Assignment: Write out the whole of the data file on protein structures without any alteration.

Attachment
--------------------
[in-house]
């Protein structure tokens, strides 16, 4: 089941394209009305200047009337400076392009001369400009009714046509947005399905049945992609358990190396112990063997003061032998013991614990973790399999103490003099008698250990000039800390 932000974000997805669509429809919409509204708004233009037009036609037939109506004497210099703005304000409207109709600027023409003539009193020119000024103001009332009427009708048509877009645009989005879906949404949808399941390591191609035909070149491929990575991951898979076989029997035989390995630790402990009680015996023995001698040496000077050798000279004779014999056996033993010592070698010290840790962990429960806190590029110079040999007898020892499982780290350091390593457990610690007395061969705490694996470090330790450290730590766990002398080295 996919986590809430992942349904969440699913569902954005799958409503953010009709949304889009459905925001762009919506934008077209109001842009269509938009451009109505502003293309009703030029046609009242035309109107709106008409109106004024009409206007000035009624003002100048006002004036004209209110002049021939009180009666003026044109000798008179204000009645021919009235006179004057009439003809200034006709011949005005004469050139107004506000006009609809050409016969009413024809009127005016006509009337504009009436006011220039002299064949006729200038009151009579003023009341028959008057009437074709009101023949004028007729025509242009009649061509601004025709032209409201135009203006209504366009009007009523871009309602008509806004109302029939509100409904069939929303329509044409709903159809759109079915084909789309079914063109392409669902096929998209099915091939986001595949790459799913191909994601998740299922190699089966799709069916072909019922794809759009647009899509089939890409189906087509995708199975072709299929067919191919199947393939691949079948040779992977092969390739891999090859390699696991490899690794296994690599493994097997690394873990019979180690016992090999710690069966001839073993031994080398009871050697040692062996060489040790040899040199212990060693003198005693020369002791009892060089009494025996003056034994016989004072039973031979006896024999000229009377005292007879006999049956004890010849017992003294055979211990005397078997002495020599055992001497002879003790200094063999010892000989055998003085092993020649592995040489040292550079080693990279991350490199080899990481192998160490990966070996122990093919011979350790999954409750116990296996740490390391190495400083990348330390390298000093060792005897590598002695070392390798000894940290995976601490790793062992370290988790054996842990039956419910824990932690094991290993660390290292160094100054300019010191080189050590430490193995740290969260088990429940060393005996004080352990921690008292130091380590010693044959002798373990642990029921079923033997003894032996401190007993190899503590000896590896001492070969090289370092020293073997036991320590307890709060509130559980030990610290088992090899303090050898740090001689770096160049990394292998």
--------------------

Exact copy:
[in-house]
């Protein structure tokens, strides 16, 4: 089941394209009305200047009337400076392009001369400009009714046509947005399905049945992609358990190396112990063997003061032998013991614990973790399999103490003099008698250990000039800390 932000974000997805669509429809919409509204708004233009037009036609037939109506004497210099703005304000409207109709600027023409003539009193020119000024103001009332009427009708048509877009645009989005879906949404949808399941390591191609035909070149491929990575991951898979076989029997035989390995630790402990009680015996023995001698040496000077050798000279004779014999056996033993010592070698010290840790962990429960806190590029110079040999007898020892499982780290350091390593457990610690007395061969705490694996470090330790450290730590766990002398080295 996919986590809430992942349904969440699913569902954005799958409503953010009709949304889009459905925001762009919506934008077209109001842009269509938009451009109505502003293309009703030029046609009242035309109107709106008409109106004024009409206007000035009624003002100048006002004036004209209110002049021939009180009666003026044109000798008179204000009645021919009235006179004057009439003809200034006709011949005005004469050139107004506000006009609809050409016969009413024809009127005016006509009337504009009436006011220039002299064949006729200038009151009579003023009341028959008057009437074709009101023949004028007729025509242009009649061509601004025709032209409201135009203006209504366009009007009523871009309602008509806004109302029939509100409904069939929303329509044409709903159809759109079915084909789309079914063109392409669902096929998209099915091939986001595949790459799913191909994601998740299922190699089966799709069916072909019922794809759009647009899509089939890409189906087509995708199975072709299929067919191919199947393939691949079948040779992977092969390739891999090859390699696991490899690794296994690599493994097997690394873990019979180690016992090999710690069966001839073993031994080398009871050697040692062996060489040790040899040199212990060693003198005693020369002791009892060089009494025996003056034994016989004072039973031979006896024999000229009377005292007879006999049956004890010849017992003294055979211990005397078997002495020599055992001497002879003790200094063999010892000989055998003085092993020649592995040489040292550079080693990279991350490199080899990481192998160490990966070996122990093919011979350790999954409750116990296996740490390391190495400083990348330390390298000093060792005897590598002695070392390798000894940290995976601490790793062992370290988790054996842990039956419910824990932690094991290993660390290292160094100054300019010191080189050590430490193995740290969260088990429940060393005996004080352990921690008292130091380590010693044959002798373990642990029921079923033997003894032996401190007993190899503590000896590896001492070969090289370092020293073997036991320590307890709060509130559980030990610290088992090899303090050898740090001689770096160049990394292998």